| February 20, 2013 7 Comments |
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[Episcopal Diocese of Maryland] Following several months of prayerful discernment, the majority of members of St. Timothy’s Episcopal Church in Catonsville, Maryland, have decided to enter the Catholic Church as part of the Ordinariate of the Chair of St. Peter.
Members voted on Feb. 10 whether to leave the Episcopal Church and whether to enter the Ordinariate. Eighty of 100 parishioners were present; 55 were voting members. Of the voting members, six people abstained; 83 percent elected to leave the Episcopal Church and 76 percent to enter the Ordinariate. The vote was held in the presence of the Rev. Scott Slater, canon to the ordinary for the Episcopal Diocese of Maryland, and Rev. Scott Hurd, vicar general for the Ordinariate of the Chair of St. Peter.
Slater stated, “This has been a thoughtful, prayerful and respectful process. While the Episcopal Diocese of Maryland is saddened when any of its members leaves one of its parishes, we rejoice that several members of St. Timothy’s have found a new spiritual home and we wish God’s blessing on them.”
“This has been a long process of discernment, guided by the Holy Spirit,” said the Rev. Terry Sweeney, rector. He added, “I am grateful for the gift of faith nurtured within the Episcopal Church and for the opportunity for those members who have been called to continue their journey of faith within the Catholic Church to be able to do so without losing the beauty of Anglican traditions.”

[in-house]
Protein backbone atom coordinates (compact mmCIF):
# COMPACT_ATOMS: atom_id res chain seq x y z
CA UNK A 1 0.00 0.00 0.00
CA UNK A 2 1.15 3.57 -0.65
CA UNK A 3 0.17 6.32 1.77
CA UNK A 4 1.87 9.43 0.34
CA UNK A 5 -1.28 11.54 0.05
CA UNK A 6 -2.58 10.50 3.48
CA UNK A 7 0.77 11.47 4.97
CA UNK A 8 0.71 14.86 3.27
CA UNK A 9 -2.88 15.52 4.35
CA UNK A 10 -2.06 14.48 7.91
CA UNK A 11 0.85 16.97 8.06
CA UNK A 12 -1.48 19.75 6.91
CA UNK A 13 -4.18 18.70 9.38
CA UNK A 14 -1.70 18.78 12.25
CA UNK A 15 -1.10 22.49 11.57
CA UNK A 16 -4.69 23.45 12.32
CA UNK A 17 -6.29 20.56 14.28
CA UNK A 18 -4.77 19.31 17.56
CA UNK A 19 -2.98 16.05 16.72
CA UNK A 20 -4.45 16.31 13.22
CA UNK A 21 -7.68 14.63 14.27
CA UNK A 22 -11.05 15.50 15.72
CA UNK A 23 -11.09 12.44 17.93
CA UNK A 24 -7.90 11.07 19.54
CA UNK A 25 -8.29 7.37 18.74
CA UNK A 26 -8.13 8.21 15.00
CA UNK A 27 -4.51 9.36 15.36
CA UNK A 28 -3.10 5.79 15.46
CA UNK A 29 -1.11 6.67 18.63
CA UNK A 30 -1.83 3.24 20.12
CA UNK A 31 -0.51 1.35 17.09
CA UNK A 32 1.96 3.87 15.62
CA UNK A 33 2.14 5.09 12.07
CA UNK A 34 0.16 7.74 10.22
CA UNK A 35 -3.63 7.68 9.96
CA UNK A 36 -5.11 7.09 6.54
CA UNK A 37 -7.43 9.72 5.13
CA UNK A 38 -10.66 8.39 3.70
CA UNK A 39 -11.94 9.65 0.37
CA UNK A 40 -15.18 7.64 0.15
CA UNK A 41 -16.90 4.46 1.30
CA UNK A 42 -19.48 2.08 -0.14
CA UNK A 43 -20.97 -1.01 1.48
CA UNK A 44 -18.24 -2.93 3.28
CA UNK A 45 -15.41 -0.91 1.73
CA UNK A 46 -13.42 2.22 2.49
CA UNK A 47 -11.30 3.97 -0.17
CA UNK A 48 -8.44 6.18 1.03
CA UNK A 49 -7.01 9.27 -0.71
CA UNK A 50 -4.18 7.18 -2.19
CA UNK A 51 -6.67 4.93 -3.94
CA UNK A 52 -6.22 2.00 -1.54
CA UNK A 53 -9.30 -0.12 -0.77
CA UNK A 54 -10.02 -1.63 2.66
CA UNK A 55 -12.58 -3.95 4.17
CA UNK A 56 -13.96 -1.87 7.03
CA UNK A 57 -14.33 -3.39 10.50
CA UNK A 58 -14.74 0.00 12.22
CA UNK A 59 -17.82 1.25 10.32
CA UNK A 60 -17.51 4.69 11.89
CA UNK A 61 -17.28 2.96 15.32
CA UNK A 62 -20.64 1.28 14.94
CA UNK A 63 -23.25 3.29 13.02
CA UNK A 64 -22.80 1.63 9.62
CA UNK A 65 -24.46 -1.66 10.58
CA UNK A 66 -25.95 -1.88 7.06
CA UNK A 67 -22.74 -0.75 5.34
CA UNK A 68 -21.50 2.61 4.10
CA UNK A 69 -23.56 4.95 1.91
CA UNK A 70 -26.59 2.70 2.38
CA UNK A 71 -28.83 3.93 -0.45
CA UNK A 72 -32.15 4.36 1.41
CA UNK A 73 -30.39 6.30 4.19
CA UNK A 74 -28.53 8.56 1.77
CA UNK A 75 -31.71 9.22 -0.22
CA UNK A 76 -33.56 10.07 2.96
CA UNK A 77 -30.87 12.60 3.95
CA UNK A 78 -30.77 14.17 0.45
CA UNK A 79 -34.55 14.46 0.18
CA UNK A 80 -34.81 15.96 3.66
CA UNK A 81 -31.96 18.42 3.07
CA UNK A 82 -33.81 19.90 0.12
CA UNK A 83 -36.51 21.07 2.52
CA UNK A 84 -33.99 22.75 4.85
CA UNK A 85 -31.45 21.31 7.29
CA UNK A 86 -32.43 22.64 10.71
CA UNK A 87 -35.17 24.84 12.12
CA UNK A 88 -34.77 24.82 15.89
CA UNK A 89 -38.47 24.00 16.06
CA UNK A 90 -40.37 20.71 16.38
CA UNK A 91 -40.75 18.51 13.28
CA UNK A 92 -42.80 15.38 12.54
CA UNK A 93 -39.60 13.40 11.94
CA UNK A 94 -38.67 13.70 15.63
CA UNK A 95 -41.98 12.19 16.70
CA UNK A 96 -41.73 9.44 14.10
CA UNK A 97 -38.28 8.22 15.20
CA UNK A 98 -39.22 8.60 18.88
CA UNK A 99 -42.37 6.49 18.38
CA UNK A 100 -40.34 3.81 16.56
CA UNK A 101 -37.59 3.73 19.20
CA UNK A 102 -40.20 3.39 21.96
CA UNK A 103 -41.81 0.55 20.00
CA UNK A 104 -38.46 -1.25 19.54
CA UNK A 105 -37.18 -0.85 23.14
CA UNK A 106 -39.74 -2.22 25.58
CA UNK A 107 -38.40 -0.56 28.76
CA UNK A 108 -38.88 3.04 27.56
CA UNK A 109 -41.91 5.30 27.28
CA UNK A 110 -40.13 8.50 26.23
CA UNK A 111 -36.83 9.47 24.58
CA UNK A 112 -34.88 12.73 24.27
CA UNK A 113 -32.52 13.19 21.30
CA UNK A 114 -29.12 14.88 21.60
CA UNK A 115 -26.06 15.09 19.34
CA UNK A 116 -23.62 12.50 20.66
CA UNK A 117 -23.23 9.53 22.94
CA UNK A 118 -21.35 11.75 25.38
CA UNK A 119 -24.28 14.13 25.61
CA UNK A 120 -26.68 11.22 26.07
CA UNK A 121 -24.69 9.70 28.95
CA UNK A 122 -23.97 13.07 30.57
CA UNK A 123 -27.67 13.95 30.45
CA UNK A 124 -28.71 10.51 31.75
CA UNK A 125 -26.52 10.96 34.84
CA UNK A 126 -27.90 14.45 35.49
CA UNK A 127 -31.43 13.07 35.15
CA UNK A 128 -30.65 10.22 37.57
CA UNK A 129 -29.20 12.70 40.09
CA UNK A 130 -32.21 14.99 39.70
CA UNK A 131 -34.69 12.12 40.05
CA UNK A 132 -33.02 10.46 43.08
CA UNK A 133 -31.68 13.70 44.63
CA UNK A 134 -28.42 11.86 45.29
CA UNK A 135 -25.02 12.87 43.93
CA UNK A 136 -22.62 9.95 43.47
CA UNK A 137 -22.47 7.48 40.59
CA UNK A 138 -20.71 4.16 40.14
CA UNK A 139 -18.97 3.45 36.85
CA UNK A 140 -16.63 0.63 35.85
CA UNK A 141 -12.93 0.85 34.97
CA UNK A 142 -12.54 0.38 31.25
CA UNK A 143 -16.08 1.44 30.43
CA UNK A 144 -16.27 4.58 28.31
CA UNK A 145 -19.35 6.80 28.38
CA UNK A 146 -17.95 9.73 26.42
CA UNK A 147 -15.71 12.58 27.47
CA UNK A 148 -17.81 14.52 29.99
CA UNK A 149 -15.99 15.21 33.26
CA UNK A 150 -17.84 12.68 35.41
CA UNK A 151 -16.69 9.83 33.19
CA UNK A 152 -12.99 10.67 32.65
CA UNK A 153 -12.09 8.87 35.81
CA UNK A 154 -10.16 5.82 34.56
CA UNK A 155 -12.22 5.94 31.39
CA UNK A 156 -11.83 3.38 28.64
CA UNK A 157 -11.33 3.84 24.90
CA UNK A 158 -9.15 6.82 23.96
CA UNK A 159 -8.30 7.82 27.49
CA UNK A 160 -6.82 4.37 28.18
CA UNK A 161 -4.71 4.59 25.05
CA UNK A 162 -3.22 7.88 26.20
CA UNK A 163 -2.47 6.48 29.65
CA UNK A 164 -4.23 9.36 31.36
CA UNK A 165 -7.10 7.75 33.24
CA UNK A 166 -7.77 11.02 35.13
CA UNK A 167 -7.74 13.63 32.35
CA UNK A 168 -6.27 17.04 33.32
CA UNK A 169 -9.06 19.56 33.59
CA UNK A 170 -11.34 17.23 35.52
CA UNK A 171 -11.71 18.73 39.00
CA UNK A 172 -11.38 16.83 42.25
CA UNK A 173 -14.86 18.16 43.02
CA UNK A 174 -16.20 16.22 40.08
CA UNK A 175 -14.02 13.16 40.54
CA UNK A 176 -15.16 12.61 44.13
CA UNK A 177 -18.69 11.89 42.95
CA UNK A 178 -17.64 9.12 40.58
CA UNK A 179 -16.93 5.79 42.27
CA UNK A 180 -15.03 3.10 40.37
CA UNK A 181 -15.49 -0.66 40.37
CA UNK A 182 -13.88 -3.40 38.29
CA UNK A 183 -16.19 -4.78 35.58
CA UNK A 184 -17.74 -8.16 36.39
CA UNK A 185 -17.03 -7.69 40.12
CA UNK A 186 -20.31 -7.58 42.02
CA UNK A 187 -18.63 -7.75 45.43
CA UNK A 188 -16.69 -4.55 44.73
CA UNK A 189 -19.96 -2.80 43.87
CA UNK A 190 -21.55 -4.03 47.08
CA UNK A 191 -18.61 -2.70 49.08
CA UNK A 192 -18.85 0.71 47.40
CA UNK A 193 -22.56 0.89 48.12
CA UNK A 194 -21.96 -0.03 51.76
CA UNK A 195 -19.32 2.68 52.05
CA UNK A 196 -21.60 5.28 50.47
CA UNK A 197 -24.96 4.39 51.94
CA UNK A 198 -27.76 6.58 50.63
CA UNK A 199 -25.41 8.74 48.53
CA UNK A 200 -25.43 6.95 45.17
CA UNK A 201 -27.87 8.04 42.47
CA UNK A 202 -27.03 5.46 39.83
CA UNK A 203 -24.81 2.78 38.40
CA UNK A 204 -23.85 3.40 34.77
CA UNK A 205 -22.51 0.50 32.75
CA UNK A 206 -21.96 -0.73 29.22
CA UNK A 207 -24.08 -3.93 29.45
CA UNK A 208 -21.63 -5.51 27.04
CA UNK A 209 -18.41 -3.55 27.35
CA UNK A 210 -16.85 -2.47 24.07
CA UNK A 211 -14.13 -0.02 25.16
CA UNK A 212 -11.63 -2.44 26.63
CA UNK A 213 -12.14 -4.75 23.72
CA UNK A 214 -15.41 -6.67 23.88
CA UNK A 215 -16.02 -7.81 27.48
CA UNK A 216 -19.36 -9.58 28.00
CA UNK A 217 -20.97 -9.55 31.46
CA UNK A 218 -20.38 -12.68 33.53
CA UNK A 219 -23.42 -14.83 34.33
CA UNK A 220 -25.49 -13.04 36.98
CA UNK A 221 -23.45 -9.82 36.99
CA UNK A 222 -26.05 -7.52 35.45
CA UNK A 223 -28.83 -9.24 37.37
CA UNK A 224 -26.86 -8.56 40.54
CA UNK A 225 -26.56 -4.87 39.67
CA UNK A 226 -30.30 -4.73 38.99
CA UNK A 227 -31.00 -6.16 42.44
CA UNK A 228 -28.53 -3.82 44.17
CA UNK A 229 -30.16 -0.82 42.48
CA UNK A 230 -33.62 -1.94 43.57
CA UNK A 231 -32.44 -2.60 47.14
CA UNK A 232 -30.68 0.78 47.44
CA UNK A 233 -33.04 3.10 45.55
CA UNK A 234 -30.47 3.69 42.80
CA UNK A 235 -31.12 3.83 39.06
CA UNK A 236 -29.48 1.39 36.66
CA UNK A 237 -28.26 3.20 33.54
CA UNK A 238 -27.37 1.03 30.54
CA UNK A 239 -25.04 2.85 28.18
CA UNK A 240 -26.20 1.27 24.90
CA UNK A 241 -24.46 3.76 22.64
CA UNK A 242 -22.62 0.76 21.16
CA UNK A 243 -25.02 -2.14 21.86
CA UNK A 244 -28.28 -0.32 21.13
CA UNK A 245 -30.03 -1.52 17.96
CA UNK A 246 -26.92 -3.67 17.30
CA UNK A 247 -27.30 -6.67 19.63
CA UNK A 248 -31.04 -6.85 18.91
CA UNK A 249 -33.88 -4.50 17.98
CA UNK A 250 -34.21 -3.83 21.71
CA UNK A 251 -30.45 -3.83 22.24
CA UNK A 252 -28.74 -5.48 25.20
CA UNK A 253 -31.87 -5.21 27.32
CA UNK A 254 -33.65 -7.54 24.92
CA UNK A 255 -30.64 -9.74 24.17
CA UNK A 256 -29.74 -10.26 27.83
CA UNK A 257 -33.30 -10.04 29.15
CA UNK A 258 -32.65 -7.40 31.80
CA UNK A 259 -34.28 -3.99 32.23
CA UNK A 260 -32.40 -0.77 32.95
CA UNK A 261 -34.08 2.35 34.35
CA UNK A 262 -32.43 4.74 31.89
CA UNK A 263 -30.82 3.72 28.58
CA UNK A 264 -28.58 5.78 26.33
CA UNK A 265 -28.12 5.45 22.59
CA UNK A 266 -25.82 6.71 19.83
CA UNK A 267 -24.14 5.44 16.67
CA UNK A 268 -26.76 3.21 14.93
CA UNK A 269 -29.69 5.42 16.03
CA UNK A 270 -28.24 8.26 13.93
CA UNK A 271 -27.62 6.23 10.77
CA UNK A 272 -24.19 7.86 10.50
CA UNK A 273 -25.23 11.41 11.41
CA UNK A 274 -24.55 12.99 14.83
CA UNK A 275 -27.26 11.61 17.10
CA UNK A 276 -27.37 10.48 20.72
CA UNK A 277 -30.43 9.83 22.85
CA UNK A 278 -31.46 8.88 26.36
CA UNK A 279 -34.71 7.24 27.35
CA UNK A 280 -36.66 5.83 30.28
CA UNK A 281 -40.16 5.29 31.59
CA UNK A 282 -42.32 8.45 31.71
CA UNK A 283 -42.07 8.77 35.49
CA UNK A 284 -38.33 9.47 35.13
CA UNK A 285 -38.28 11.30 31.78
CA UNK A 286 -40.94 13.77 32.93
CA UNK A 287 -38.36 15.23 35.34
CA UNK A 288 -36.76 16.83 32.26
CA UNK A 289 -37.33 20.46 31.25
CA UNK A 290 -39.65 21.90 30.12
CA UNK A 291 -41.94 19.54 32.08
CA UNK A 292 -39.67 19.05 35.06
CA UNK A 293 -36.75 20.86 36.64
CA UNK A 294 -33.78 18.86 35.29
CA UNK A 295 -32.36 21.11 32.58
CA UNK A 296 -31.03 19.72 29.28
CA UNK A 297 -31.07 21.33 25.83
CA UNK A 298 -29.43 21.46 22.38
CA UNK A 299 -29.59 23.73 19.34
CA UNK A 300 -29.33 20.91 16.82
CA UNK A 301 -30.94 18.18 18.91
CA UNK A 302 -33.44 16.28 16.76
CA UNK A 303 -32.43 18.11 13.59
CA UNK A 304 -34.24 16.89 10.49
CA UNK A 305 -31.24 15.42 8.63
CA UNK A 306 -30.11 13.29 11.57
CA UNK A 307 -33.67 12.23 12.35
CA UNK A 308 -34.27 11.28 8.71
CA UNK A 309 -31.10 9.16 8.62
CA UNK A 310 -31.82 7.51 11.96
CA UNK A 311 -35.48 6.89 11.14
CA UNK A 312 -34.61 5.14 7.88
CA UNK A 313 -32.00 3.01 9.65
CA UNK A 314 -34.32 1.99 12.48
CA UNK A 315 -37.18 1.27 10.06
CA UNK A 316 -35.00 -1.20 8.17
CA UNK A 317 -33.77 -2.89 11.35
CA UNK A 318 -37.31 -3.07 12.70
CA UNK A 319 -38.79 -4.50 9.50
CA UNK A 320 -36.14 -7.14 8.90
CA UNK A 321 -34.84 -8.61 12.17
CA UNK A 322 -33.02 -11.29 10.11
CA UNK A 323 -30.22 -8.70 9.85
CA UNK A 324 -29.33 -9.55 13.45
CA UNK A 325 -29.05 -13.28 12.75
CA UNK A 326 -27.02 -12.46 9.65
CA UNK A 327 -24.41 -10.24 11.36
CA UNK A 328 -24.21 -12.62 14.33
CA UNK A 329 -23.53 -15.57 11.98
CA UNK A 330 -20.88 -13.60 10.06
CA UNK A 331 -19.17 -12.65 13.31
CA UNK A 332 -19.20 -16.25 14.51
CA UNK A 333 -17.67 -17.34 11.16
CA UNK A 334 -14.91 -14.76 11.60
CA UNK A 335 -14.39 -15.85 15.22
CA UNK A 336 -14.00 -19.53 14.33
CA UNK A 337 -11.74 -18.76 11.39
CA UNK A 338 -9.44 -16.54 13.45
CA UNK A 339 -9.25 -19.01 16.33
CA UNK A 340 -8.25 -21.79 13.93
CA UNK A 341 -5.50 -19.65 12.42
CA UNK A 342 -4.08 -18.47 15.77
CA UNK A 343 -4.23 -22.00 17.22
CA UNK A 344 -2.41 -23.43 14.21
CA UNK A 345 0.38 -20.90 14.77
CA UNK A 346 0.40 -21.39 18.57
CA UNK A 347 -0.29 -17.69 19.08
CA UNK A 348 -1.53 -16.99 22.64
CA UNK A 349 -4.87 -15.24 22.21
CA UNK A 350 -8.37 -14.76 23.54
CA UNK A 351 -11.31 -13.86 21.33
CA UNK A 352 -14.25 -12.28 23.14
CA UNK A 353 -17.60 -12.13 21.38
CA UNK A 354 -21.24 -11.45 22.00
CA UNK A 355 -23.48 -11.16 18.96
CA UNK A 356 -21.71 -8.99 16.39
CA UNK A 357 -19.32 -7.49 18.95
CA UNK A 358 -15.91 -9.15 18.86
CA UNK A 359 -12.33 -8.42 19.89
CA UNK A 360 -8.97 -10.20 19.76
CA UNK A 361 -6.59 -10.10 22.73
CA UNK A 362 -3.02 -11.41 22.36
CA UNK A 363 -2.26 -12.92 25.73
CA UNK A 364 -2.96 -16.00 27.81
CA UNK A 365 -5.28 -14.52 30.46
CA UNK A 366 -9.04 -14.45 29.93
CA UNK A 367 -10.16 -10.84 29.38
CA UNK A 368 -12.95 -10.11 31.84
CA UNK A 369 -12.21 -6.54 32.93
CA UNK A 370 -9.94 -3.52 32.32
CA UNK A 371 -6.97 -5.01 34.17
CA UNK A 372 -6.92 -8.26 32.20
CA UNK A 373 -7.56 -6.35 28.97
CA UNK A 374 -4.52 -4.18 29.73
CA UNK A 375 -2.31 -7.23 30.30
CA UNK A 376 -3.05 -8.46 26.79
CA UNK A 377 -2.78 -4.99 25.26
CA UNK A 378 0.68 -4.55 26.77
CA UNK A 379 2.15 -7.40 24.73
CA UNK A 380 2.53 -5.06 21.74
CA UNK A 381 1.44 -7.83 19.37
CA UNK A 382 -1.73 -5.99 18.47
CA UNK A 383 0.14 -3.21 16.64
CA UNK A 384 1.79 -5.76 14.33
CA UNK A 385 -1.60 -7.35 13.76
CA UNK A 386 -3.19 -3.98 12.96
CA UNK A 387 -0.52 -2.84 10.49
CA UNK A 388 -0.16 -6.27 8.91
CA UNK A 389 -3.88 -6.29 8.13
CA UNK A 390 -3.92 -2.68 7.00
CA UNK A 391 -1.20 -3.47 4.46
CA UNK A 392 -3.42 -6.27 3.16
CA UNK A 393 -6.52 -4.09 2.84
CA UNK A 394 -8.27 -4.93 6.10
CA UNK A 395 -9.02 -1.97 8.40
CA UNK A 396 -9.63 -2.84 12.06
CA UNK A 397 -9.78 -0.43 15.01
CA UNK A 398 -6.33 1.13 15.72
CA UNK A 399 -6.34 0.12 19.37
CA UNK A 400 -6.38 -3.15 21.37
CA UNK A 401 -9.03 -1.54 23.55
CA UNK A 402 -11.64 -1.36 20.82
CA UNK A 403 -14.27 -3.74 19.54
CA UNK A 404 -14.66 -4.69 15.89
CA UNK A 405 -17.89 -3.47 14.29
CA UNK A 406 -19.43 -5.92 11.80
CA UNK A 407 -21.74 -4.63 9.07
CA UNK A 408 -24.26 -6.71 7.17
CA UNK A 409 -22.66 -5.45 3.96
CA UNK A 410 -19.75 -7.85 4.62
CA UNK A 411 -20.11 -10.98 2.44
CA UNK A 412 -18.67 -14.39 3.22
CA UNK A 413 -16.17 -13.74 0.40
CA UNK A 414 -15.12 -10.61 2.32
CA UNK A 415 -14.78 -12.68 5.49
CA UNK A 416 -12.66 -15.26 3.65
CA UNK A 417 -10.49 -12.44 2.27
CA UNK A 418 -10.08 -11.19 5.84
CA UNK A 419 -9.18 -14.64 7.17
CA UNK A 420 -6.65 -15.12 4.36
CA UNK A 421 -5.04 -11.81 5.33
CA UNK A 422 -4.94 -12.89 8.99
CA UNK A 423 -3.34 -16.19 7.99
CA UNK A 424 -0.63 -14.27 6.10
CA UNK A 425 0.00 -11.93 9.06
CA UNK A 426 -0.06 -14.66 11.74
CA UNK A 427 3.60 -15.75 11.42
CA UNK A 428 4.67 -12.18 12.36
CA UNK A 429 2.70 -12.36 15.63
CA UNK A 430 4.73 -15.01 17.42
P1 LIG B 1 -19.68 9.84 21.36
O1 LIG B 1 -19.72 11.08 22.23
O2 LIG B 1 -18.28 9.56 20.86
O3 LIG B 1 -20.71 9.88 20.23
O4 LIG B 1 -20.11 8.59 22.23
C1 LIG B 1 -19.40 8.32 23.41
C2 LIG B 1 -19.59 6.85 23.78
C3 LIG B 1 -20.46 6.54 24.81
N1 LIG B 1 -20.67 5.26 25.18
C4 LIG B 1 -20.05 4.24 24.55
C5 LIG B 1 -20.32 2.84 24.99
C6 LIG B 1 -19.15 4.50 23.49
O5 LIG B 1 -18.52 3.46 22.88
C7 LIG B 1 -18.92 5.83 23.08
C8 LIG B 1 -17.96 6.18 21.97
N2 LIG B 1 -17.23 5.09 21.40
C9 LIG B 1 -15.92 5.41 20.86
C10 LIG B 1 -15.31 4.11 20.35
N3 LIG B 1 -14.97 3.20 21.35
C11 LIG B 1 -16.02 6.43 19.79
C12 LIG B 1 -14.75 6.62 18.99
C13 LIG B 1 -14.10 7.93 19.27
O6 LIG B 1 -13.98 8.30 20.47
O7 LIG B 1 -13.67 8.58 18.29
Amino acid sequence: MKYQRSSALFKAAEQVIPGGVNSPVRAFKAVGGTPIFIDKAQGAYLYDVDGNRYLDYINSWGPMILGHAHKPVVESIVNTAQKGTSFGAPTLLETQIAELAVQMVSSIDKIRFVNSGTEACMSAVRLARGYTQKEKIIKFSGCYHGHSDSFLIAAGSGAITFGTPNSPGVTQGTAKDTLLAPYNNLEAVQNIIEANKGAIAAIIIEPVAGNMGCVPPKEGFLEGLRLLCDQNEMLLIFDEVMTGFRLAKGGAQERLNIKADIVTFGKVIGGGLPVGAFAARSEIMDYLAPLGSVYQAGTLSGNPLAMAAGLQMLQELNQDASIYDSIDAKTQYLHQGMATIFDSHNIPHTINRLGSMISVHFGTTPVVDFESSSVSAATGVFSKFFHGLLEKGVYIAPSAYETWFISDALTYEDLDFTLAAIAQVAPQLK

Sweeney will retire as an Episcopal priest on April 1, 2013.
The parish property, 200 Ingleside Ave., Catonsville, MD 21228, is held in trust for the Episcopal diocese. The new Catholic community will identify its new home immediately after Easter. In the meantime, two worship services will be held on Sundays: 9 a.m. for those who wish to remain in the Episcopal Church and 10:30 a.m. for those entering the Ordinariate.
“We welcome the members of St. Timothy who are making this faith journey, and thank the Episcopal Diocese of Maryland for being open to the to working with the community during this transition,” said Hurd.
The Episcopal Diocese of Maryland is a Christian community of 22,000 households in 111 congregations covering 10 counties and Baltimore City.
The Episcopal Church is a community of 2.4 million members in 100 nationwide dioceses, 10 overseas dioceses and six extra-provincial territories. The Anglican Communion is a global community of 77 million Anglicans in 38 member churches/provinces, including The Episcopal Church.
Two other churches in the Baltimore area, Christ the King Anglican in Towson, and Mount Calvary Episcopal in Baltimore, became Catholic through the Ordinariate in 2012. The Ordinariate includes 36 communities, 30 priests and more than 1,600 people in the United States and Canada. It was established on January 1, 2012 by Pope Benedict XVI. In 2009, the Pope issued an apostolic constitution, Anglicanorum coetibus, permitting the creation of ordinariates, which are similar to dioceses, for former Anglicans who were seeking to enter the Catholic Church in a “corporate manner”; that is, in groups. While fully Catholic, these communities retain many aspects of their Anglican traditions and heritage. Ordinariates also exist in the United Kingdom and Australia.
The Catholic Church includes 77 million people in the United States and 1.2 billion people worldwide.